The ideal protagonist might not even be a scientist. The compelling characteristic of Lost was that the events of that show happened to normal, everyday people. There were no scientists, no experts, no law enforcement officers around to start imposing their authority on the events unfolding. It was easy for the audience to identify with the bewildered castaways. But here, the authorities take charge of the screen and the investigation. Average people are shut out, as we see in an early scene where, covered in blood and soot, Benson gives the standard “everybody calm down” speech we hear on every single police drama ever shot, anywhere. I was stunned at how quickly the show devolved from a dynamite opening to a routine police procedural, right down to turf wars in the lobby. What an amazing lack of vision and imagination. What might have been the unique event in the history of the human race is translated into a cop trying to piece together into a coherent story and find somene to blame–as if we hadn’t seen this in every police story since Dragnet.

The only thing that saved the show, for me, was the final scene, where an FBI agent scanning videotapes from around the world (a direct contradiction from the book, where all security cameras failed), spots one single person who was not affected by the event. We end with that delicious hint of conspiracy, and with the desire, not to know more about the mundane marriage trials of the protagonists, but to know more about what happened and why and how. I want to see scientists arguing over different and amazing theories of the universe. I want to see people reacting to this astonishing experience. I want someone to explore the metaphysical implications of a glimpse of the future–it should revive a lively debate on free will versus determinism. Curiosity and wonderment, that’s what drives science fiction, not the emphasis on the ordinary or even the heroic. We want that sense of wonder; reducing this story from that sublime and breathtaking moment to a plodding story of interrogation and car chases will leave it as flat as a day-old soufflé.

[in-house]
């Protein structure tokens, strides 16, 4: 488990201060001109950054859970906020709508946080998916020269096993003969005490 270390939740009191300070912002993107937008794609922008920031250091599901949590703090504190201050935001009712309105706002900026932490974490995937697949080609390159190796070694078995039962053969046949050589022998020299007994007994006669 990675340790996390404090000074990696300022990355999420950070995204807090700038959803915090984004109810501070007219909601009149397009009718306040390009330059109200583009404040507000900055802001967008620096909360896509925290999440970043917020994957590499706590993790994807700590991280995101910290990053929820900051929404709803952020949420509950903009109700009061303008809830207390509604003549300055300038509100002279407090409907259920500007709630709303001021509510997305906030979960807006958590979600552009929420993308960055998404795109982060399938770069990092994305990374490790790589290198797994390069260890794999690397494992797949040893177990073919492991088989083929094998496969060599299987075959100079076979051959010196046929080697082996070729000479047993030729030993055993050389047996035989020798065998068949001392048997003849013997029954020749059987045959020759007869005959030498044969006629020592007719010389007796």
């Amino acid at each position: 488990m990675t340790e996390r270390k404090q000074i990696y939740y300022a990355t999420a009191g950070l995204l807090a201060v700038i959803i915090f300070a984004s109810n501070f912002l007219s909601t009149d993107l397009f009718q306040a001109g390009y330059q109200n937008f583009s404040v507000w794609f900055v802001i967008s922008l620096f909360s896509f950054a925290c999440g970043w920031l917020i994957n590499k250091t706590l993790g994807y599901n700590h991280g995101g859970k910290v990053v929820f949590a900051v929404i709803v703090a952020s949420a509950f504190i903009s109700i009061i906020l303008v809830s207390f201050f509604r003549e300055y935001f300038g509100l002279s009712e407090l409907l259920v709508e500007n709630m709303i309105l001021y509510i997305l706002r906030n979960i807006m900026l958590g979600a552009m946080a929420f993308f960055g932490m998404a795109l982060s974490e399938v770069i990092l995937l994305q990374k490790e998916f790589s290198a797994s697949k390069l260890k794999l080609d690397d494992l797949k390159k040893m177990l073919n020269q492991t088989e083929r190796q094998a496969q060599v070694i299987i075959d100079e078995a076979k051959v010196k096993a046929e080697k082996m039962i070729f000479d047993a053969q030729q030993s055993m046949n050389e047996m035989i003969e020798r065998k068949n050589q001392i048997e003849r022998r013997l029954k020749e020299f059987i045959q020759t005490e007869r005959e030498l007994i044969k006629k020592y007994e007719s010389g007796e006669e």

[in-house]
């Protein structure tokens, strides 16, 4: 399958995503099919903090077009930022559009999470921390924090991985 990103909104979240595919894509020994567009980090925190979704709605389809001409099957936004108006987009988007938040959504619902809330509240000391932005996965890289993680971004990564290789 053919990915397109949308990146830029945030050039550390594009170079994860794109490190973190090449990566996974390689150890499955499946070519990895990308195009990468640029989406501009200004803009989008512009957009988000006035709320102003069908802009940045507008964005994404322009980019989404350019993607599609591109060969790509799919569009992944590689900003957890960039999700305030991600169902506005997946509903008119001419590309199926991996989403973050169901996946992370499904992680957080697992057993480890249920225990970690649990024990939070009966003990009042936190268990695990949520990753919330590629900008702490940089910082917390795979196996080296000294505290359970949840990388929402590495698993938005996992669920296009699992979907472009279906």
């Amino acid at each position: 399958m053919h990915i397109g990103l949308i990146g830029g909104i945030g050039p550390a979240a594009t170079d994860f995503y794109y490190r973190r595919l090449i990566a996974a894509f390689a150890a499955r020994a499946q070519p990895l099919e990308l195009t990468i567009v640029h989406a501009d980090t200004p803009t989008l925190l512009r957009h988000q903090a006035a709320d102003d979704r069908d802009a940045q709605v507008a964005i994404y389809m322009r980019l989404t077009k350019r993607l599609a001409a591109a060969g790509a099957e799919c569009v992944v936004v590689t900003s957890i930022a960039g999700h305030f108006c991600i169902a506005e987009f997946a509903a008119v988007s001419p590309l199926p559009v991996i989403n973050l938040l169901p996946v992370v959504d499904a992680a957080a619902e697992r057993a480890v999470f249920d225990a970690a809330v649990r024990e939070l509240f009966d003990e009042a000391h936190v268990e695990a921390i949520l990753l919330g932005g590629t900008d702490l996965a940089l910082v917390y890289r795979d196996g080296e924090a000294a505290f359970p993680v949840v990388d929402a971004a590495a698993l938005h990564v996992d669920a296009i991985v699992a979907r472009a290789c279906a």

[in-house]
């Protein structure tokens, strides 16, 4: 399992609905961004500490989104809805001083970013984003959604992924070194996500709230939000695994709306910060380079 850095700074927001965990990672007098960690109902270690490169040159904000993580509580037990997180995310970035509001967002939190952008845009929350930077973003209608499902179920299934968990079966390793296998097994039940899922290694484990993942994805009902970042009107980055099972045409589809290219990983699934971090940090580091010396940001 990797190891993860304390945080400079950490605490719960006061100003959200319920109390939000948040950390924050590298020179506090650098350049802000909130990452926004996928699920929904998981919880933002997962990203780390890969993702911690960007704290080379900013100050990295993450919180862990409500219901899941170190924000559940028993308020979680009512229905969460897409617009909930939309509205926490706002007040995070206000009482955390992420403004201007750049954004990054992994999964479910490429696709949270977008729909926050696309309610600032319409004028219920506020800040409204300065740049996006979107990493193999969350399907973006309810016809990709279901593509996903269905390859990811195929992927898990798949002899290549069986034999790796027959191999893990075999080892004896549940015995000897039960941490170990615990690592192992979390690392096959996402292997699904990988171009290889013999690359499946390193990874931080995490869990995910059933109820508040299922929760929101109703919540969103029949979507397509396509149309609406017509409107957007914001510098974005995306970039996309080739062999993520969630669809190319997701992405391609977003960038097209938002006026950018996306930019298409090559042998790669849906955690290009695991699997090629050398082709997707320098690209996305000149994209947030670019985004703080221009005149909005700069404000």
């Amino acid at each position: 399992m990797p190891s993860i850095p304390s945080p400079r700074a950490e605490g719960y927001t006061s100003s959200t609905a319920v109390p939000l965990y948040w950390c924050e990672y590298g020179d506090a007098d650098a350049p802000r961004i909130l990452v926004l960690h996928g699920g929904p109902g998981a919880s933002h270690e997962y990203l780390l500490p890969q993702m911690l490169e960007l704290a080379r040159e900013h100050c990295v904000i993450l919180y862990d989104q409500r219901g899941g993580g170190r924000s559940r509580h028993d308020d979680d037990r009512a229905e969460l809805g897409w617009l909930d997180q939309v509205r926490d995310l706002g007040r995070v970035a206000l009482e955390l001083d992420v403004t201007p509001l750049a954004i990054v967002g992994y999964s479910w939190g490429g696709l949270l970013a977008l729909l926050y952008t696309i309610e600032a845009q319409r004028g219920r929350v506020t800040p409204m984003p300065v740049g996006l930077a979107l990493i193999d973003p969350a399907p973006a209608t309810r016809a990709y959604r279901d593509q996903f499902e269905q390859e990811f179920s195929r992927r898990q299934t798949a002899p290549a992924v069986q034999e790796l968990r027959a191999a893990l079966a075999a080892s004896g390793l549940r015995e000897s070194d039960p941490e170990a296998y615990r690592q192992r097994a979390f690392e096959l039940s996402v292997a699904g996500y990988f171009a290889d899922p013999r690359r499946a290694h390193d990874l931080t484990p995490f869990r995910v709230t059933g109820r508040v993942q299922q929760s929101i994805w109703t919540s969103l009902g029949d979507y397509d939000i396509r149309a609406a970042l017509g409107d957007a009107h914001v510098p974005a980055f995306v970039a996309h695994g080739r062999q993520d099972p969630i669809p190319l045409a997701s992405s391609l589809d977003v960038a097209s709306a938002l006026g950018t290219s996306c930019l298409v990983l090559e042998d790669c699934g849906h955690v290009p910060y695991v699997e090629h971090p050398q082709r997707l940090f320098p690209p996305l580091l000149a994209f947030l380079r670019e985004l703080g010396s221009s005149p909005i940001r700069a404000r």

Certainly there seems to be a lot of curiosity about this show, and it’s not surprising given ABC’s relentless promotion of it. 12.4 million viewers, 7.7/13 households tuned in last night, pushing the pilot of this show into first place, beating even the real disaster/survival show, Survivor: Samoa. I predict large numbers for several weeks, because the idea behind the show is terrific and the network has obviously poured money into this show as it poured into Lost. The crucial difference is that, while Lost abounds in flash-backs, this show will rely on flash-forwards to drive the drama–it’s an intriguing idea, full of promise. It’s clear they want another Lost. Whether they get it will depend on whether or not Brannon Braga and his crew can resist the temptation to make this into yet another cop show.